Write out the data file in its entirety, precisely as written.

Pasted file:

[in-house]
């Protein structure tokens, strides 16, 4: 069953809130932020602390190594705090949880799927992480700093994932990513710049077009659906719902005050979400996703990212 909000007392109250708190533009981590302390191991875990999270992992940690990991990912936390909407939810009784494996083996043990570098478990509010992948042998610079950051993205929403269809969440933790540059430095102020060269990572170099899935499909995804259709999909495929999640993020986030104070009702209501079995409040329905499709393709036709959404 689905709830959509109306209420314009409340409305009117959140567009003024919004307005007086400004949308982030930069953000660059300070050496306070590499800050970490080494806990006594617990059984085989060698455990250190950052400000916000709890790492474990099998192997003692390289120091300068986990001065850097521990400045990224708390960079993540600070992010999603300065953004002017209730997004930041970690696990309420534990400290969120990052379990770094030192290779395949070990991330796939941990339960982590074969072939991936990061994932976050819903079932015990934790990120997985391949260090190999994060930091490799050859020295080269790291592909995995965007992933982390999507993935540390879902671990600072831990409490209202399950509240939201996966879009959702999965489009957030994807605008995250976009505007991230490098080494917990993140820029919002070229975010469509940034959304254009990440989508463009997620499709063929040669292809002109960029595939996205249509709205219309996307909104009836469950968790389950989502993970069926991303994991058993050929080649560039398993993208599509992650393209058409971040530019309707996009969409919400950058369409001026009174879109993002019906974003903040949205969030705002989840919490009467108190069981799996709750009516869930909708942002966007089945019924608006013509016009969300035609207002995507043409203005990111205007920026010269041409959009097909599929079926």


[in-house]
């Protein structure tokens, strides 16, 4: 069953809130932020602390190594705090949880799927992480700093994932990513710049077009659906719902005050979400996703990212 909000007392109250708190533009981590302390191991875990999270992992940690990991990912936390909407939810009784494996083996043990570098478990509010992948042998610079950051993205929403269809969440933790540059430095102020060269990572170099899935499909995804259709999909495929999640993020986030104070009702209501079995409040329905499709393709036709959404 689905709830959509109306209420314009409340409305009117959140567009003024919004307005007086400004949308982030930069953000660059300070050496306070590499800050970490080494806990006594617990059984085989060698455990250190950052400000916000709890790492474990099998192997003692390289120091300068986990001065850097521990400045990224708390960079993540600070992010999603300065953004002017209730997004930041970690696990309420534990400290969120990052379990770094030192290779395949070990991330796939941990339960982590074969072939991936990061994932976050819903079932015990934790990120997985391949260090190999994060930091490799050859020295080269790291592909995995965007992933982390999507993935540390879902671990600072831990409490209202399950509240939201996966879009959702999965489009957030994807605008995250976009505007991230490098080494917990993140820029919002070229975010469509940034959304254009990440989508463009997620499709063929040669292809002109960029595939996205249509709205219309996307909104009836469950968790389950989502993970069926991303994991058993050929080649560039398993993208599509992650393209058409971040530019309707996009969409919400950058369409001026009174879109993002019906974003903040949205969030705002989840919490009467108190069981799996709750009516869930909708942002966007089945019924608006013509016009969300035609207002995507043409203005990111205007920026010269041409959009097909599929079926």